Opinion: Where are we now?

As the unexpected death of David Bowie unfolds, Lee Dunkley remembers a personal hero and celebrates the icon that made the soundtrack to his youth

There are global events that happen in our lifetime, unusual days where you receive news about something so earth shattering that it seems to make even time itself stand still as you slowly come to terms with the reality that the world you knew up until that moment has changed forever. For me, the announcement of David Bowie’s death on Monday 11 January is one of those moments where everything seemed to slow and an already grey winter morning felt just that little bit darker. Things around me appeared to take on a different look and feel as the news unfolded in a hushed and reverent tone from BBC Radio 6 Music and the story began to sink in.

I was in the kitchen at the time making breakfast after an early start, and I imagine that I will always be able to recall the sinking feeling that washed over me and stopped me dead in my tracks as the news broke and I began to comprehend the magnitude of what was being revealed. It felt almost like receiving news of losing a family member and discovering that a part of my life simply wouldn’t exist any longer.

Just 24 hours earlier I had spent much of the day listening to the new Blackstar album, which was released a few days previous – on David’s 69th birthday. After several repeat listens of the album and the firm acknowledgment that this was indeed a tremendous piece of work that would only get better the more I heard it, the afternoon disappeared as I went on to play two other great Bowie classics – 2002’s Heathen (always a personal favourite) and its follow up 2003’s Reality.

I wouldn’t say that I’m a Bowie super-fan but as a 48 year-old music fan, he is easily one of the biggest musical influences of my life. I have journeyed with the majority of (but not all) album releases and embraced his inconceivably cool personas that might as well have been life on Mars itself and a million miles away from what passed for acceptable in my Northants hometown. Obsessed by the artistic genius of Aladdin Sane, I once got a friend to paint my face and dye my hair so that I could go to a party looking the same.

The first time I really remember being captivated by a Bowie track was with 1980’s classic Ashes To Ashes as it blasted out from a house as I delivered the morning newspapers. It was so loud you could hear it from half way down the street and as I approached I remember thinking two things: who is singing that, and one day I will own a music system that goes as loud as that. As the song climbed the charts, the video that accompanied it aired on Top Of The Pops and was similarly a defining moment for its artistry and jaw-dropping and bewildering reaction from anyone who saw it. I loved it!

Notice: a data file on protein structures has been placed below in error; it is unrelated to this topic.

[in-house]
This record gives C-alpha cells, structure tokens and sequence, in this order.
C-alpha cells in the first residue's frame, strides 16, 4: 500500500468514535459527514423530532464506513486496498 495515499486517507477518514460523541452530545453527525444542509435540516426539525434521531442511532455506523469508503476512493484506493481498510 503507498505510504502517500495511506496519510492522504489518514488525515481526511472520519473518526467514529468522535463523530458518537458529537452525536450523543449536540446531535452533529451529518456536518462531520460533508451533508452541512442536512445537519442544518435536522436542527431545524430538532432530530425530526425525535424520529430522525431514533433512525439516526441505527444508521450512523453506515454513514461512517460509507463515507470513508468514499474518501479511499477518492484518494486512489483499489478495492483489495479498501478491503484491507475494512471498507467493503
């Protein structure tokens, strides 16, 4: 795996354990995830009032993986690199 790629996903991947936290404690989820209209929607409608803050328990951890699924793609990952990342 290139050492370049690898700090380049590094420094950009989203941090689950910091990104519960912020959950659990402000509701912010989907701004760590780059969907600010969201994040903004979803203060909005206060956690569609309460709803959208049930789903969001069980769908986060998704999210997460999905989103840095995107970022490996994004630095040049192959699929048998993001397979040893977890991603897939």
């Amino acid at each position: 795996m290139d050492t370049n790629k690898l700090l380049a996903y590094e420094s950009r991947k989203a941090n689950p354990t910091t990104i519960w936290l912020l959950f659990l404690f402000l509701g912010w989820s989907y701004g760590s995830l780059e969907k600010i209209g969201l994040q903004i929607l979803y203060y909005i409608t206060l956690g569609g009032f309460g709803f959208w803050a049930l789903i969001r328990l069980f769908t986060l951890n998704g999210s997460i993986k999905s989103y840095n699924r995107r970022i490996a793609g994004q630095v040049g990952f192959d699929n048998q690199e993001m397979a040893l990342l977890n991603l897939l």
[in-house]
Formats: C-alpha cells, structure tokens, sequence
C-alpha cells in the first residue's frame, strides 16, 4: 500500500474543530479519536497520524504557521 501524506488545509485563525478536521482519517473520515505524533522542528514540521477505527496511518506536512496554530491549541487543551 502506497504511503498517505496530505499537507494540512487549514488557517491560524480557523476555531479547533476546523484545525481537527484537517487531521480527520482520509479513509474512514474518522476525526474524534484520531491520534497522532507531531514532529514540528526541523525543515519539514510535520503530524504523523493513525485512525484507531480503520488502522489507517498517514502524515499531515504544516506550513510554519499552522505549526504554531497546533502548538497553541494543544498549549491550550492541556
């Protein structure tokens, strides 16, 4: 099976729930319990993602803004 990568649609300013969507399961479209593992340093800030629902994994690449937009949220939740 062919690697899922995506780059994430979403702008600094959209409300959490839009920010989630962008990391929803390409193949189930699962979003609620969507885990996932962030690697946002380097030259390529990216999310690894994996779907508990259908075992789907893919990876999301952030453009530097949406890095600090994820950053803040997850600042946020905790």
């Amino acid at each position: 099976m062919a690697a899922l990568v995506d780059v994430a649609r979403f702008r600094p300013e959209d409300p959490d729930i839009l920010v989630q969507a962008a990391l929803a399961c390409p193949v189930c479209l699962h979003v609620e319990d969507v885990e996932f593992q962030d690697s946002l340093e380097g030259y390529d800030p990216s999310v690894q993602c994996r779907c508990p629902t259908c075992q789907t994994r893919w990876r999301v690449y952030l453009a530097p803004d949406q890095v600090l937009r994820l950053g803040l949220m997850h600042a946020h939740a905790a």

By the time 1983’s Let’s Dance reached number one in the UK, I had studied Bowie’s back catalogue and had a Bowie-esque style of my own – as some would later tell me. The album sold almost 11 million copies and was once again a change in music and image direction. As well as becoming the soundtrack to my college years, its new sound introduced me to the work of the album’s co-producer Nile Rodgers, who remains one of my all-time heroes and continues to influence the music I enjoy today.

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Bowie’s musical success arguably began in 1969 with Space Oddity as his first proper hit. Although I was too young to really recall these early beginnings, it’s a musical journey I feel truly privileged to have travelled on, even if it’s only been for part of the way. As I write this page I feel as if something has shifted in our cultural landscape as the reverberations of his death continue with outpourings from radio and TV broadcasters, interviews from artists that knew him or were influenced by him (pretty much everyone then), gatherings to pay respects outside old homes and haunts, and a host of special memorial tribute concerts and awards that are already planned, his passing has united fans like no other artist I have ever experienced.

Whether you are a fan of his music, movies and style or not, the impact David Bowie had on popular culture is staggering and in my opinion he is the most important and significant artist in music history. A man who for the whole of his career jumped from genre to genre, breaking down musical barriers and what we thought was possible for a pop star or musician to do. In many ways I think I saw him as immortal and would be far happier in a world with him living in it. There are few artists I have felt so connected to and even though he is someone I’ll never know, in a way I feel I know. What a brilliant and fantastic legacy he leaves, and one I shall treasure forever.